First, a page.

The Open Book Project: 3 Weeks Out: The People
This is one of my favorite weeks in the process. I feel like the responses from the talent are a powerful draw to the production, and as a marketer the hard work for these pieces is already done back when you came up with great questions to ask. Now it’s just collecting the responses and putting them out there for the world to see. The combination of highly effective marketing pieces and low time commitment make this a great week.
This post is part of the Open Book Project, where I let you peek over my shoulder as I promote a theatre production.
Here’s what was originally planned for this week. (View the full marketing calendar.)
3 Weeks Out
|10/7/2013||about Scott (actor)||blog, social media|
|10/8/2013||about Allison||blog, social media|
|10/9/2013||about Josh||blog, social media|
|10/10/2013||press release email #3||special email|
|about Scot (director)||blog, social media|
I want to share at this point something about Beth, the business director of AUP and the point person on executing all of these marketing tactics I talk about each week. She’s in the middle of a serious bout of bronchitis and has been for weeks.
Part of the reason the marketing efforts have stayed more or less is on track is because we came up with a solid calendar a few months ago that clearly outlines when and by whom things need to be turned in to meet deadlines. But a calendar is worthless if it isn’t followed. Beth has done a fantastic job of fighting through some rough days to keep this marketing machine humming.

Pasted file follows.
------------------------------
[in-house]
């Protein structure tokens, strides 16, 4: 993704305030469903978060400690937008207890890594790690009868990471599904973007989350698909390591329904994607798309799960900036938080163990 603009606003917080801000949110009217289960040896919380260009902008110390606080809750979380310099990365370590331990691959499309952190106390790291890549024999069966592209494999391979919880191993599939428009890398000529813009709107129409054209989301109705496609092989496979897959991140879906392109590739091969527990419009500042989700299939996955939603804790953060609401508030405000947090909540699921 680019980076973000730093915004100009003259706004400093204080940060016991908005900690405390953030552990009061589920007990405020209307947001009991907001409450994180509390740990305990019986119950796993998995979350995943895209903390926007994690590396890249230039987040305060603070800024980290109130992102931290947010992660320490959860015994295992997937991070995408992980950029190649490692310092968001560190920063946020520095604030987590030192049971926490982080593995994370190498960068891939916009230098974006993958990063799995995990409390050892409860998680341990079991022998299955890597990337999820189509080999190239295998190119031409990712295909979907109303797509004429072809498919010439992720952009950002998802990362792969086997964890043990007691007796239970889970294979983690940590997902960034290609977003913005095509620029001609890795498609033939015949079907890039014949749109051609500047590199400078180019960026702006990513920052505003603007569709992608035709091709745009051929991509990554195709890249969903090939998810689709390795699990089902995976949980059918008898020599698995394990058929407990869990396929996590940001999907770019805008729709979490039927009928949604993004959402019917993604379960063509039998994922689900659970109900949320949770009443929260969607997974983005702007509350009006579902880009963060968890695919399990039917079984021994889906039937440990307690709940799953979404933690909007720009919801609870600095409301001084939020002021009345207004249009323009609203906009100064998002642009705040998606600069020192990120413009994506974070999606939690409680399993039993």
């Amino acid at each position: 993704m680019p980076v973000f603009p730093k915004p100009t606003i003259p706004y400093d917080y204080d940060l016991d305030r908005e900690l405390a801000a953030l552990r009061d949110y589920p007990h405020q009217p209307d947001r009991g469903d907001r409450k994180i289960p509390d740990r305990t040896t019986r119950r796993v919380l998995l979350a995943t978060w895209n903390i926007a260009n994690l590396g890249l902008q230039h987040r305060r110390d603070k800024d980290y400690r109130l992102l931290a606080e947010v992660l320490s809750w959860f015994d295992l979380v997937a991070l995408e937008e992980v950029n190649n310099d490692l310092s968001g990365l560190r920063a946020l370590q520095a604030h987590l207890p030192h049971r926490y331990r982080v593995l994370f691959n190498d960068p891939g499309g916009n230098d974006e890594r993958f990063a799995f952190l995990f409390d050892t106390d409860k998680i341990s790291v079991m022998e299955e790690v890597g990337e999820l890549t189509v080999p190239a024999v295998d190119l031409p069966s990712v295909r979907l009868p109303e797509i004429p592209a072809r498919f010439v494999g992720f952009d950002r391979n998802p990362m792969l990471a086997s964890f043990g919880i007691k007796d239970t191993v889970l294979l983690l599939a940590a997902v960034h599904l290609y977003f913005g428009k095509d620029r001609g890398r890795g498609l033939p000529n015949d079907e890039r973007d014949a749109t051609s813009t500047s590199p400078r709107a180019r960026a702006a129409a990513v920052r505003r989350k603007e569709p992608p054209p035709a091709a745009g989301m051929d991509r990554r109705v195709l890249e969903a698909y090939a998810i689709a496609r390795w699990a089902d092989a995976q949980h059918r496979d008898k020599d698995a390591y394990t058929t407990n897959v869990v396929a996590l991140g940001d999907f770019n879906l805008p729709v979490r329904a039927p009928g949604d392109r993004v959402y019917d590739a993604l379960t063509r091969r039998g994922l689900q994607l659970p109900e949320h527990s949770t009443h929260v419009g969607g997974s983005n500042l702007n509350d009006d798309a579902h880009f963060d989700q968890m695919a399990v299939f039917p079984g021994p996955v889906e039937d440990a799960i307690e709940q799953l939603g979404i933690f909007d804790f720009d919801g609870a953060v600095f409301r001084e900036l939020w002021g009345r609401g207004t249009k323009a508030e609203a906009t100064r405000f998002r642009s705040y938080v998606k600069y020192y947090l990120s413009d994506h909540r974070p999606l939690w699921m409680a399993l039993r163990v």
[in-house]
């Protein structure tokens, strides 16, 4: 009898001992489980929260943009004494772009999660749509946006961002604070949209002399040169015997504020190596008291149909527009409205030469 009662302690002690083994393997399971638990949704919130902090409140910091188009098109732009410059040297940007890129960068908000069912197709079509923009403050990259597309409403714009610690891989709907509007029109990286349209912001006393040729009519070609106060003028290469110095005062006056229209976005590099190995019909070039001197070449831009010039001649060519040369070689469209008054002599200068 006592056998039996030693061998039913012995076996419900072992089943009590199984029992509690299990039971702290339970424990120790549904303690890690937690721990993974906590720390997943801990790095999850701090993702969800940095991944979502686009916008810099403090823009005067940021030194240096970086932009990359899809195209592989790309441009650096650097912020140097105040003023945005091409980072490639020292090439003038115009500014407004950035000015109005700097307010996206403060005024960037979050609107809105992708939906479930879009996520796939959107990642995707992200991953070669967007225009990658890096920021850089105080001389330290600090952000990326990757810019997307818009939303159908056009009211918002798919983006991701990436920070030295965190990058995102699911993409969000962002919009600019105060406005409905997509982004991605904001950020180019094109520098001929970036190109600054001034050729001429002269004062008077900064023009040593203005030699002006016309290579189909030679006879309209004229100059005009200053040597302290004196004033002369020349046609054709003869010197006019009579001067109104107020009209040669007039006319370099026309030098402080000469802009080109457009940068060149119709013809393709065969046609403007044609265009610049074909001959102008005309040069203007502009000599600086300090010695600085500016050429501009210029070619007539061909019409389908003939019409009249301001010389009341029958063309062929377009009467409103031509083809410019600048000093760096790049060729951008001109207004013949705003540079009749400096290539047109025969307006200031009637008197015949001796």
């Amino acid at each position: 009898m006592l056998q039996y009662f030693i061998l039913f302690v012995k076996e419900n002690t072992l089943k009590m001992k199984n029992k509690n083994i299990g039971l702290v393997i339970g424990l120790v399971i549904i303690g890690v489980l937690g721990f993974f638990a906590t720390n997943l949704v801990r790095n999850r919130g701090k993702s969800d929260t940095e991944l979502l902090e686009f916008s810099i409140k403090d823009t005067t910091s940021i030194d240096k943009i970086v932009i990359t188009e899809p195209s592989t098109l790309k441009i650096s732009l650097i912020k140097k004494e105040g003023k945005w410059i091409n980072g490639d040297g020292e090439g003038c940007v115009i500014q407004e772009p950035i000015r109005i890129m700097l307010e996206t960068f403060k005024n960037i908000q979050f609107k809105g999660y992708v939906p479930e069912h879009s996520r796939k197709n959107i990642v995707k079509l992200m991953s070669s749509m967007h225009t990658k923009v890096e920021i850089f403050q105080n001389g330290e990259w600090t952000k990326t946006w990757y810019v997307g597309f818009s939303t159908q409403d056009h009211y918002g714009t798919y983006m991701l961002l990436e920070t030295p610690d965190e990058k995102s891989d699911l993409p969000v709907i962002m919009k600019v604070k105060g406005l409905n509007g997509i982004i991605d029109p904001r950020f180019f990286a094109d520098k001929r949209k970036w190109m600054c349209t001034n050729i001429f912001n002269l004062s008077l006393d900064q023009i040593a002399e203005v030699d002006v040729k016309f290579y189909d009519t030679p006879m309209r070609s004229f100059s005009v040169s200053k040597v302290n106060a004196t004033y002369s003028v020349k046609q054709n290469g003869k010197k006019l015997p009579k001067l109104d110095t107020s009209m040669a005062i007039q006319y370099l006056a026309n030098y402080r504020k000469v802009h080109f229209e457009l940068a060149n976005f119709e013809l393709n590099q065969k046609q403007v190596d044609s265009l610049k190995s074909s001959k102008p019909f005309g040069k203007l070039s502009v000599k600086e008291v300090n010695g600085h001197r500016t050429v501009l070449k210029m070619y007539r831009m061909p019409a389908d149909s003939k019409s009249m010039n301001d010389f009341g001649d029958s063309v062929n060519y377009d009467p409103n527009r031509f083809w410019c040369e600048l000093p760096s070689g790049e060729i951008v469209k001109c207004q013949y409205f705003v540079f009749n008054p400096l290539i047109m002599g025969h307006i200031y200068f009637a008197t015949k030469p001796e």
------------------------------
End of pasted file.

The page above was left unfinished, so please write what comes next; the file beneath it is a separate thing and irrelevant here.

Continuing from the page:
- Scott Russell
- Allison Reddick
- Joshua Ramsey
- Scot Greenwell
These went up as scheduled, and that’s pretty typical of the productions I’ve seen. When people feel like they have some good ideas about a particular topic, it’s fun to answer questions. At this point in the rehearsal process, the actors (and certainly the director) have had time to think about these characters and this story.
Some people drag their feet when they lack confidence in their writing ability, but I recommend this step on every production. I always see interesting insights that generate interest in coming to the show.
Of course this technique is also one of the best ways to utilize your actors in your marketing. Handing them a stack of flyers is setting them up to fail with a boring and time consuming task that anyone could be doing. Asking them questions like this is straightforward and gives them a task they are uniquely qualified to do.
A few weeks back Beth emailed the questions to our actors. We looked at their responses and narrowed it down to the best ones. What makes for a “best” response? It’s not how long or short the response is. It isn’t even if the response is simple or sophisticated. The only criteria that really matters is: does this answer make me want to see this person on stage?
Often those tend to be the responses that sound funny and/or thoughtful, but that isn’t a hard and fast rule.
This third press release email is the easiest. At this point we’ve already sent out press contacts all of the information about the show including a link to the media kit. What goes in this final email? Here’s my exact words to Beth:
Short, super casual, and friendly. Just a quick message to ask if they needed any materials or to schedule a call with Scot or anyone else to ask a few questions. Close with mentioning if they know what night they plan on coming you’ll make sure to hold a seat for them.